Researchers Want to Turn Skyscrapers Into Giant Batteries

Using urban eyesores to generate energy

  • Researchers have proposed using buildings as gravity batteries to turn potential energy into electricity.
  • The system relies on using the lifts in the building.
  • Experts like the idea but aren’t sure if it can be implemented in buildings with occupants.
View looking up at three lifts in a futuristic building.

Nikada / Getty Images

The hunt for alternate sources of power has reached new heights. 

Researchers have proposed a new gravitational energy storage system, dubbed Lift Energy Storage Technology (LEST), which seeks to use the already-installed lifts in high-rise buildings to generate off-the-grid electricity. 

"LEST is particularly interesting for providing decentralized ancillary and energy storage services with daily to weekly energy storage cycles," wrote the researchers in the paper. "The global potential for the technology is focused on large cities with high-rise buildings and is estimated to be around 30 to 300 GWh [300 billion watt hours]."

Uplifting Idea

Breaking down the research, he said LEST proposes to store the energy not in a battery, but in the form of gravitational potential energy that's accumulated in a heavy mass hauled up a tall building against the effects of gravity. When that mass is allowed to drop back to earth, the energy is captured by the lift motor acting as a generator. 

"At a time when there are pressures on the supply chains for many critical materials used in energy storage applications, a novel solution that looks at making innovative use of existing infrastructure and low-value materials is an interesting proposition," Gavin Harper, Critical Materials Research Fellow, Birmingham Centre for Strategic Elements & Critical Materials, at the University of Birmingham, told Lifewire in email.

Several others, such as Energy Vault, have proposed such gravity batteries that use Artificial Intelligence (AI)-controlled cranes and concrete masses, instead of lifts.

From a broader perspective, the gravity battery is just one of the renewable energy storage technologies studied at the National Renewable Energy Laboratory (NREL) as part of the NREL Storage Futures Study.

In an email discussion with Lifewire, Nate Blair, Group Manager, Distributed Energy Systems and Energy Storage Analysis within the Strategic Energy Analysis Center at NREL, pointed out that as per their modeling, there's a significant need across the grid for additional energy storage at many scales.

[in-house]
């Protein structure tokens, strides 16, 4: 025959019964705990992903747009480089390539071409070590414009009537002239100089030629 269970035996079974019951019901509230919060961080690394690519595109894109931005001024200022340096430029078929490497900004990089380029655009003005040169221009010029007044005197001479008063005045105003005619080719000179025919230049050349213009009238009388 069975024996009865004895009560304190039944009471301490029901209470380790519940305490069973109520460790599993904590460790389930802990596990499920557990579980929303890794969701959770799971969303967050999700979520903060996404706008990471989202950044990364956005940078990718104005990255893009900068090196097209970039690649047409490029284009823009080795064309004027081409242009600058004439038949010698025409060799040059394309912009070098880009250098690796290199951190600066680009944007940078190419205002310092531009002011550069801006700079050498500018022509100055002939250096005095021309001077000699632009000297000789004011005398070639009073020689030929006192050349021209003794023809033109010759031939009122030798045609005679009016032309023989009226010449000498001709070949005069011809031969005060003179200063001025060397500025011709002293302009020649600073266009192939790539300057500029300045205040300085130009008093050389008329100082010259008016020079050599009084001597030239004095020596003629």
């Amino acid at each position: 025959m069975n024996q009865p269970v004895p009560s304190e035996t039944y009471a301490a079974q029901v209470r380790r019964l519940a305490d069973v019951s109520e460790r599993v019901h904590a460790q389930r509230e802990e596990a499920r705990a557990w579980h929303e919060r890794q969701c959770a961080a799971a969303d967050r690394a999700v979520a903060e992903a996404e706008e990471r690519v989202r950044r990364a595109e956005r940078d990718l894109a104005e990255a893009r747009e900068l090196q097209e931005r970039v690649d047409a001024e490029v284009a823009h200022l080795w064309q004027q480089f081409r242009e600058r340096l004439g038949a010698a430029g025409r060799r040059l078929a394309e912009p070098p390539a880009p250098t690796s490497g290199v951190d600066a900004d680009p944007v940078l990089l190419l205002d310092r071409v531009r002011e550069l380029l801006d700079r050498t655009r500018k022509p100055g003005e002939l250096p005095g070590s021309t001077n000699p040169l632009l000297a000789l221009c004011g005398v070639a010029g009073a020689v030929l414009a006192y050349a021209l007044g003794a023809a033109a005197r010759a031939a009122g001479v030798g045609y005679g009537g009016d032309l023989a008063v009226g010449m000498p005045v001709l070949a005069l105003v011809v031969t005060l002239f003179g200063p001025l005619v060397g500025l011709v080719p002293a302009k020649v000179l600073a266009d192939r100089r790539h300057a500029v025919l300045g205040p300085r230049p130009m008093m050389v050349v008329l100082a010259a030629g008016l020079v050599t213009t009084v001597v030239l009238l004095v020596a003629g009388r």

"This skyscraper model of gravity storage could be a viable option with more study and is definitely an intriguing thought-experiment on how to use existing infrastructure," said Blair. "Urban energy issues are subject to space limitations as well as transmission limitations, and so urban storage is a uniquely difficult situation."

Long Way to the Top

Harper opined that the researchers have put forth a unique use of existing infrastructure, especially since it helps generate energy right in the middle of the city, close to the point of use. He cautioned that while LEST's flexibility seems good on paper, its implementation in the real world may prove challenging. 

View looking up at a tree in the center of four connected, tall buildings.

Hildegarde / Getty Images

For starters, Harper said loading densities of heavy masses at the top of slender buildings raises all kinds of civil engineering questions that would need to be carefully considered. "Also, lifts are designed for long and reliable storage life, but they are not designed for use in this way as energy storage," pointed out Harper. 

Further, he argued that using lifts to generate energy will possibly result in accelerated wear on lift components, which would impact the service availability in the building. And if the lifts are frequently taken out of action for repairs, that would have a major impact on the commercial viability of this scheme.

The researchers have proposed using robots to haul the weights to the top of the buildings, though Harper isn't sure if that's a good idea. "It would seem a poor allocation of resources to have utility robots trundling through carpeted, furnished spaces awaiting new tenants," said Harper. 

He said that while the researchers have proposed using the vacant space in the buildings, a better option would perhaps be to use old, abandoned structures that can be stripped back to their shells and then refitted as energy storage devices. 

"In the race to net-zero, we need innovative thinking, and it is commendable to look at creative ways that make use of existing infrastructure and potentially low-value materials," said Harper, "but we need to think through all of the implications."

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